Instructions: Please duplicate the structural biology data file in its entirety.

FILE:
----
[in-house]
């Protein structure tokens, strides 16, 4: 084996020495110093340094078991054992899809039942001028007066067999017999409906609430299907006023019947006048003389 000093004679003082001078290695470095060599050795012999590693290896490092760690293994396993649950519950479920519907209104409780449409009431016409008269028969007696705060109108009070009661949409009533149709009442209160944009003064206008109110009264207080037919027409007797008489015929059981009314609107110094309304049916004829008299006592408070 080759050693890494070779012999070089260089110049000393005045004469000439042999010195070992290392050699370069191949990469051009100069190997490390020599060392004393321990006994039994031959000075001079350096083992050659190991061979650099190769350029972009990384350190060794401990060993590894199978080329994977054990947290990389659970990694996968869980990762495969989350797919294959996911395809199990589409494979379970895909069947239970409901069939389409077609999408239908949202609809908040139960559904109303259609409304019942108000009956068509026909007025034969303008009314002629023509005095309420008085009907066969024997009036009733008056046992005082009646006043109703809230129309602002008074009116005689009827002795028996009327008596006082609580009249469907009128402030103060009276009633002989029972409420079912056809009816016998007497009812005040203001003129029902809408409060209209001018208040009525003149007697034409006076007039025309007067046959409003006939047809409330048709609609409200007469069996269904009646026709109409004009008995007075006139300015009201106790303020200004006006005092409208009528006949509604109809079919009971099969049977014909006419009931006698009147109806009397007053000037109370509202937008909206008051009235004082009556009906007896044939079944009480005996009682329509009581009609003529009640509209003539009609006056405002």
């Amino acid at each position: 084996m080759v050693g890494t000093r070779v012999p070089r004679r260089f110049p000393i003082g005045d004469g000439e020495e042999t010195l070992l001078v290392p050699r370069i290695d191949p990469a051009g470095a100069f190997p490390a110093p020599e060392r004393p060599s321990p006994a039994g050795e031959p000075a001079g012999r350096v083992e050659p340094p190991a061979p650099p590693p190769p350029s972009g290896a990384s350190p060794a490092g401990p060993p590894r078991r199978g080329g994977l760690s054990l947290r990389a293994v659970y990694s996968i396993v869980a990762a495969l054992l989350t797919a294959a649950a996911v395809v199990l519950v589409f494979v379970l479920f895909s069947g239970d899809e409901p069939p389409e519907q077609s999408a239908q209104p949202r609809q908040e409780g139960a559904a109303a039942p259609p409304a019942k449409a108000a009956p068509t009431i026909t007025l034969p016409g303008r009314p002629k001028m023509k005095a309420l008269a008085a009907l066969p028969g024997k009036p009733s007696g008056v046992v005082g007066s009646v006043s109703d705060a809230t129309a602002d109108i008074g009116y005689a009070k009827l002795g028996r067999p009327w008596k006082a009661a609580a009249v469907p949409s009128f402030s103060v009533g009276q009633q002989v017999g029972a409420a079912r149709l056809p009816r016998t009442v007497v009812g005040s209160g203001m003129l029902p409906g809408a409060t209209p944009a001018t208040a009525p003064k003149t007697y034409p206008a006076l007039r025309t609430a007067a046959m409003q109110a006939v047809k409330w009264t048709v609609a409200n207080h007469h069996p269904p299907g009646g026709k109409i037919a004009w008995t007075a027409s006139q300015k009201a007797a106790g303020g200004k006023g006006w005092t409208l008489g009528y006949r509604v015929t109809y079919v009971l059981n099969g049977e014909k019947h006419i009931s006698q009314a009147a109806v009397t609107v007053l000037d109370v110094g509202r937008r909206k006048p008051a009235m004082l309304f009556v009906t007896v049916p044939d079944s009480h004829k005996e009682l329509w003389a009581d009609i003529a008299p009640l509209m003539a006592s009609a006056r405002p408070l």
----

[in-house]
């Protein structure tokens, strides 16, 4: 084996020495110093340094078991054992899809039942001028007066067999017999409906609430299907006023019947006048003389 000093004679003082001078290695470095060599050795012999590693290896490092760690293994396993649950519950479920519907209104409780449409009431016409008269028969007696705060109108009070009661949409009533149709009442209160944009003064206008109110009264207080037919027409007797008489015929059981009314609107110094309304049916004829008299006592408070 080759050693890494070779012999070089260089110049000393005045004469000439042999010195070992290392050699370069191949990469051009100069190997490390020599060392004393321990006994039994031959000075001079350096083992050659190991061979650099190769350029972009990384350190060794401990060993590894199978080329994977054990947290990389659970990694996968869980990762495969989350797919294959996911395809199990589409494979379970895909069947239970409901069939389409077609999408239908949202609809908040139960559904109303259609409304019942108000009956068509026909007025034969303008009314002629023509005095309420008085009907066969024997009036009733008056046992005082009646006043109703809230129309602002008074009116005689009827002795028996009327008596006082609580009249469907009128402030103060009276009633002989029972409420079912056809009816016998007497009812005040203001003129029902809408409060209209001018208040009525003149007697034409006076007039025309007067046959409003006939047809409330048709609609409200007469069996269904009646026709109409004009008995007075006139300015009201106790303020200004006006005092409208009528006949509604109809079919009971099969049977014909006419009931006698009147109806009397007053000037109370509202937008909206008051009235004082009556009906007896044939079944009480005996009682329509009581009609003529009640509209003539009609006056405002």
């Amino acid at each position: 084996m080759v050693g890494t000093r070779v012999p070089r004679r260089f110049p000393i003082g005045d004469g000439e020495e042999t010195l070992l001078v290392p050699r370069i290695d191949p990469a051009g470095a100069f190997p490390a110093p020599e060392r004393p060599s321990p006994a039994g050795e031959p000075a001079g012999r350096v083992e050659p340094p190991a061979p650099p590693p190769p350029s972009g290896a990384s350190p060794a490092g401990p060993p590894r078991r199978g080329g994977l760690s054990l947290r990389a293994v659970y990694s996968i396993v869980a990762a495969l054992l989350t797919a294959a649950a996911v395809v199990l519950v589409f494979v379970l479920f895909s069947g239970d899809e409901p069939p389409e519907q077609s999408a239908q209104p949202r609809q908040e409780g139960a559904a109303a039942p259609p409304a019942k449409a108000a009956p068509t009431i026909t007025l034969p016409g303008r009314p002629k001028m023509k005095a309420l008269a008085a009907l066969p028969g024997k009036p009733s007696g008056v046992v005082g007066s009646v006043s109703d705060a809230t129309a602002d109108i008074g009116y005689a009070k009827l002795g028996r067999p009327w008596k006082a009661a609580a009249v469907p949409s009128f402030s103060v009533g009276q009633q002989v017999g029972a409420a079912r149709l056809p009816r016998t009442v007497v009812g005040s209160g203001m003129l029902p409906g809408a409060t209209p944009a001018t208040a009525p003064k003149t007697y034409p206008a006076l007039r025309t609430a007067a046959m409003q109110a006939v047809k409330w009264t048709v609609a409200n207080h007469h069996p269904p299907g009646g026709k109409i037919a004009w008995t007075a027409s006139q300015k009201a007797a106790g303020g200004k006023g006006w005092t409208l008489g009528y006949r509604v015929t109809y079919v009971l059981n099969g049977e014909k019947h006419i009931s006698q009314a009147a109806v009397t609107v007053l000037d109370v110094g509202r937008r909206k006048p008051a009235m004082l309304f009556v009906t007896v049916p044939d079944s009480h004829k005996e009682l329509w003389a009581d009609i003529a008299p009640l509209m003539a006592s009609a006056r405002p408070l």